Shopping, Shooting & Sleeping

My Christmas present from the E knitter last year was a Virgin experience. That title alone conjures up various images, but no, it was indeed a shooting experience in the wilds of Oxfordshire.

I have always enjoyed air rifle shooting, but over years with gun laws etc it has become difficult to do.

In my long distant youth we would walk to the local wood, pin a target on a tree and use a simple 177 calibre air rifle, the type that would have graced the fun fair side stalls.

I own an old BSA Meteor air rifle from the 70’s that hasn’t been used for years.

I was interested in the recent upsurge of the Bell target shooting, but clubs and leagues now control it. (I’m not a club joining person)

In its heyday Bell target shooting was a very popular pub game on par with skittles, etc. It involved shooting at a target with a hole in the centre (bulls eye). Behind the hole was a bell. Simply ring the bell with the pellet for a maximum score. The rifles in those days (1930s) were the same simple fairground type. Now, even though the 177 calibre remains, the rifles are top spec with telescopic sights and laser pointers costing a small fortune. Skill?

Have you ever heard the saying shooting fish in a barrel?

Any local rifle ranges insist that you are a member of a club. I just want to turn up with my rifle pay a fee and spent an hour reliving my youth aimlessly shooting at a cardboard target.

The e knitter had been listening to my moans and groans over the months and decided to shut me up by treating me with a shooting experience.

It would be wrong not to arrange it with a camping trip.

I earmarked a stopover at the Camping and Caravan club site in Oxford.

The site is well placed just off the ring road behind the Go Outdoors shop and directly opposite the Redbridge park & ride bus service into Oxford city centre.

Because shopping trips and guns aren’t the ideal place for dogs, it meant Ruby would be missing this trip although she has recently been enjoying shopping trips I can’t see her becoming a gundog.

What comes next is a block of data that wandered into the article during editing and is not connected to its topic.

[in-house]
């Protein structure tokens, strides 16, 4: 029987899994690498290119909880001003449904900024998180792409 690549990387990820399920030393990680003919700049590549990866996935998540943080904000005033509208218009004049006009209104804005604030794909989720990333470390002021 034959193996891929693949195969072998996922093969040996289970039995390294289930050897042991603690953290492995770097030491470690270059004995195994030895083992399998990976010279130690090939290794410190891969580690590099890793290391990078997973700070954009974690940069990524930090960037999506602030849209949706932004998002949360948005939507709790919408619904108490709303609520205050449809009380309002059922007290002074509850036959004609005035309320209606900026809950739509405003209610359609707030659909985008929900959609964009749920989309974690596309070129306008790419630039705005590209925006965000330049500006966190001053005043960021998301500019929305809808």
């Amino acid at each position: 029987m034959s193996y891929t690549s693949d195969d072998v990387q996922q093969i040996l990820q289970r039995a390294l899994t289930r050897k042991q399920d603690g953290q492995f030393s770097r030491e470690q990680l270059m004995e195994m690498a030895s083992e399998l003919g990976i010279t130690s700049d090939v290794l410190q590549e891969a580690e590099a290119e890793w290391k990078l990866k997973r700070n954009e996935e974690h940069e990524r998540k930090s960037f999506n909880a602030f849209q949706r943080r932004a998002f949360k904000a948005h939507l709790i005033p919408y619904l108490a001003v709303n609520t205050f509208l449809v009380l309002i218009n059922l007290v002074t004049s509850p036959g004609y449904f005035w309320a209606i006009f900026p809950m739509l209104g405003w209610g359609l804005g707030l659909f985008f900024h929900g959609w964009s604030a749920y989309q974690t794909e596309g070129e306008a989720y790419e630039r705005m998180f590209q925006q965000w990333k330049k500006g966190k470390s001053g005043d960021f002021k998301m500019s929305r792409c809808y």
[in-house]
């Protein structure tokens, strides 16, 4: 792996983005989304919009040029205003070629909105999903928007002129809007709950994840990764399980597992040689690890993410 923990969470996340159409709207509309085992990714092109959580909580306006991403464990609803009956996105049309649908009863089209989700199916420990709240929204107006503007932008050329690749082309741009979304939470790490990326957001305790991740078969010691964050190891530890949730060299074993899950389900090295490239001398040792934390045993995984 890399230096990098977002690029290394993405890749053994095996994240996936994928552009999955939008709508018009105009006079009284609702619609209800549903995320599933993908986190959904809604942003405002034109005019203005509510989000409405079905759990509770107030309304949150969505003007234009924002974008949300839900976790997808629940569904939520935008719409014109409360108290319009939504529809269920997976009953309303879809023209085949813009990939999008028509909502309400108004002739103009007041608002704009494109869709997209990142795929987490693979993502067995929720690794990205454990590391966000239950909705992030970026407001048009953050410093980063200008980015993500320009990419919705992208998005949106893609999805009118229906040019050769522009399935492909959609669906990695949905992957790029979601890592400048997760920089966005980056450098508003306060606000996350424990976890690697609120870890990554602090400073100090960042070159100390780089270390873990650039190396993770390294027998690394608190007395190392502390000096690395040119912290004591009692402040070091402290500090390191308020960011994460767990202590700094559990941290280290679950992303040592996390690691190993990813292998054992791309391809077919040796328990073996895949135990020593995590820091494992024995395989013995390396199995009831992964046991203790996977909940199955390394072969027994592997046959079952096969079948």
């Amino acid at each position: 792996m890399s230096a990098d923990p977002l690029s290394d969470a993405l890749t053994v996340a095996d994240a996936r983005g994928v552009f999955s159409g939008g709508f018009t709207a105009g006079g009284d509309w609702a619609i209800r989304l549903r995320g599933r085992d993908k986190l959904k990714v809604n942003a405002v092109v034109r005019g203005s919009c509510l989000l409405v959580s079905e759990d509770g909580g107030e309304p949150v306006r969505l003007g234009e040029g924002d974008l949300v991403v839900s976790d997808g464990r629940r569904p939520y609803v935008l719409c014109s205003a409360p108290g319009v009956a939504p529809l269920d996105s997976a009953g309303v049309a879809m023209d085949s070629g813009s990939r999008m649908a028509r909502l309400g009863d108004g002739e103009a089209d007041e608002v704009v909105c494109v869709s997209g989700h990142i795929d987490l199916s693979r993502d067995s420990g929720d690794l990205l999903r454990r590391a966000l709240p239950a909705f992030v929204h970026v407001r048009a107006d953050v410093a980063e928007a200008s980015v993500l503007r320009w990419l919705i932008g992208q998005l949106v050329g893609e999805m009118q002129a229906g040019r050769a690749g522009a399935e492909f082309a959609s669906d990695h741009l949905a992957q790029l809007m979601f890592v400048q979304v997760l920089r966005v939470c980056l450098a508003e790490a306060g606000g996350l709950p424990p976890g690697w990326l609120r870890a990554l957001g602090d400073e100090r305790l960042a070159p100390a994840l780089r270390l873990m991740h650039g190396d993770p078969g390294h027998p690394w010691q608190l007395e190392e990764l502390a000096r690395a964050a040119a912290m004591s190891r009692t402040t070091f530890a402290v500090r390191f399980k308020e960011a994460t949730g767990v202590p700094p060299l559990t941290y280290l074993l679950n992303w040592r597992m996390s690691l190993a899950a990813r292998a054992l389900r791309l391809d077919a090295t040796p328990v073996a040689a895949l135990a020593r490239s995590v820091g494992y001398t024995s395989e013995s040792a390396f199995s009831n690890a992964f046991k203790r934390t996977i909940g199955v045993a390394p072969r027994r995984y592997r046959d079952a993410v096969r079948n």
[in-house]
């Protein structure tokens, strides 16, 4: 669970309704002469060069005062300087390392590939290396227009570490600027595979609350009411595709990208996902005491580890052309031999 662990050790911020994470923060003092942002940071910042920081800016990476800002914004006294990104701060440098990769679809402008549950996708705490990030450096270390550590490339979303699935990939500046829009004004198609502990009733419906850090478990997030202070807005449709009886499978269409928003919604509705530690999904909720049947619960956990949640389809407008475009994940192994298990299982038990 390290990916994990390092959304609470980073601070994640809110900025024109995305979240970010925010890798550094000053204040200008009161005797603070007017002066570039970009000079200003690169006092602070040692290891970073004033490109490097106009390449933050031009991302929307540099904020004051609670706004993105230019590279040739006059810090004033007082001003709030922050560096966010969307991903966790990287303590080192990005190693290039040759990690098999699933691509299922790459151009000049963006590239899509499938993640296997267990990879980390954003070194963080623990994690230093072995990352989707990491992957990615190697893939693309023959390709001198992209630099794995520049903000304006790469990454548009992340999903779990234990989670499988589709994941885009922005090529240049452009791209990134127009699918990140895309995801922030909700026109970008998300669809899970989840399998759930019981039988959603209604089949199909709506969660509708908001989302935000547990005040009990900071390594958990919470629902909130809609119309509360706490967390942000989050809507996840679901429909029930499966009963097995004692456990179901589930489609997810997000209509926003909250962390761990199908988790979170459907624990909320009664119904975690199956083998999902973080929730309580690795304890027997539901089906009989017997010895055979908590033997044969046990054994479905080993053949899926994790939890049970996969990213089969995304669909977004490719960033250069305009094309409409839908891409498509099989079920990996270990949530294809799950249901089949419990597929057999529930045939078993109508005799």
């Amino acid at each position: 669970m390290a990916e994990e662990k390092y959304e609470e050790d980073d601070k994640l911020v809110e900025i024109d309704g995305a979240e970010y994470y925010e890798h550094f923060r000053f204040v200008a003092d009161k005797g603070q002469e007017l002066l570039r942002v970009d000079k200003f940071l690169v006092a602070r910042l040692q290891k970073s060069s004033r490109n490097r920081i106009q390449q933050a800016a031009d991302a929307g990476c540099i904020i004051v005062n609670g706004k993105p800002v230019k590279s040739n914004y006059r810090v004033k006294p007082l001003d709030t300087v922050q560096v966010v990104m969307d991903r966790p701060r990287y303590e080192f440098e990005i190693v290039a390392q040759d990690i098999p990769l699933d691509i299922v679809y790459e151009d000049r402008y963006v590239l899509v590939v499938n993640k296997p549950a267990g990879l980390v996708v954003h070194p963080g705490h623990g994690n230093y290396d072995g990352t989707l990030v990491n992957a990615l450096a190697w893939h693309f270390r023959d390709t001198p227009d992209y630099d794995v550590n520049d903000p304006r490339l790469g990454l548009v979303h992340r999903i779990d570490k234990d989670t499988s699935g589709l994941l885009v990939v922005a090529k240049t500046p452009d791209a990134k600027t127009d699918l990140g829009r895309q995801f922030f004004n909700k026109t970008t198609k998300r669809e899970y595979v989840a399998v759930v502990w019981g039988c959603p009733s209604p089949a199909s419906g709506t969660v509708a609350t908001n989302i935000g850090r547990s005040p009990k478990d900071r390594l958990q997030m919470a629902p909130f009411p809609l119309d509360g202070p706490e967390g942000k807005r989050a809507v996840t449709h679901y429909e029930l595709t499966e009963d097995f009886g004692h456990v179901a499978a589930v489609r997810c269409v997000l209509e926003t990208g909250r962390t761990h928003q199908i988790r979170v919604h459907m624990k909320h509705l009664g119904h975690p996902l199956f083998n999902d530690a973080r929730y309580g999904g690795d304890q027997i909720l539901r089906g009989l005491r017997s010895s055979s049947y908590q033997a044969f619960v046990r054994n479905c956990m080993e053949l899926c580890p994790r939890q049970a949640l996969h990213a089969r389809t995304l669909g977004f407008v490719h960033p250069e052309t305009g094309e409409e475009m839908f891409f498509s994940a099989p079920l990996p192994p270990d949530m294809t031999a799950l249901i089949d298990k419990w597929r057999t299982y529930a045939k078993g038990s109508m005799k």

With the campsite booked for two nights and the shooting booked for the Sunday we were ready.

Early Friday afternoon saw us head off into the distance. On to the A44, then taking the A34, we turned on to the A432 ring road with a quick left turn we had arrived.

Although some club sites can be a little over the top with rules and regulations. The site wardens were very welcoming and humorous.

The Camping club are only given a short renewable lease to run this site on a yearly basis, so they cannot spend vast amounts of money upgrading the facilities. However the site is well run and the facilities may be old, but they are kept clean.

We were given a grass pitch and set up the camper, deciding to stay on the site for tonight we settled down for the evening. This is a different camping experience, being close to the city location. Reviews of this site have complained about the noise levels that were supposed to be quite high with the ring road and train lines close by, but we hardly noticed anything. In fact we found it quiet.

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Because Oxford was hosting a Folk festival it meant the site was full with all types of Morris dancers.

Waking on the Saturday morning, after breakfasting on Bacon baps we walked the short distance to the park and ride bus stop. The fare was £4.50 return for the two of us and dropped us at the West Gate shopping centre.

Parking a campervan in the city centre would be expensive and nigh on impossible, The Redbridge park and ride site has height restrictions on the main car parking area, but has a separate parking area for Coaches and motor homes.

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With only one day to visit and see the sights, shop and eat we have found that the large cities need to be explored using the open top sightseeing buses to be able to see as much as possible in a short space of time and Oxford is no exception. The city is famous for its universities, colleges and intellectual prowess, but it’s better known as being the location for the television series “Morse” and later “Lewis”.

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We woke early on Sunday morning, packed Puffin up and set of towards The Crazy Bear hotel at Shadhampton.

The 9am start began with breakfast provided at the venue which consisted of a sausage and bacon baps

After a Health and Safety lesson we moved to the range were we were split into groups.

We started on the air rifle range. I enjoy target shooting with an air rifle and if I could, I would like to do it more.

The rifles we used were similar to my old BSA meteor, but with better sights.

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We then moved on to the air pistol range, which we both enjoyed and after getting into the swing of it the cans and targets were dropping in all directions.

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The groups swapped over and we went to the Archery range

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The last time I tried Archery was when I was 14 at a local youth club and failed dismally.

How things have changed, the reflex bows are now so easy to use. The extreme knitter was getting into the experience and I also found the archery to be a more relaxed event than the higher octane shooting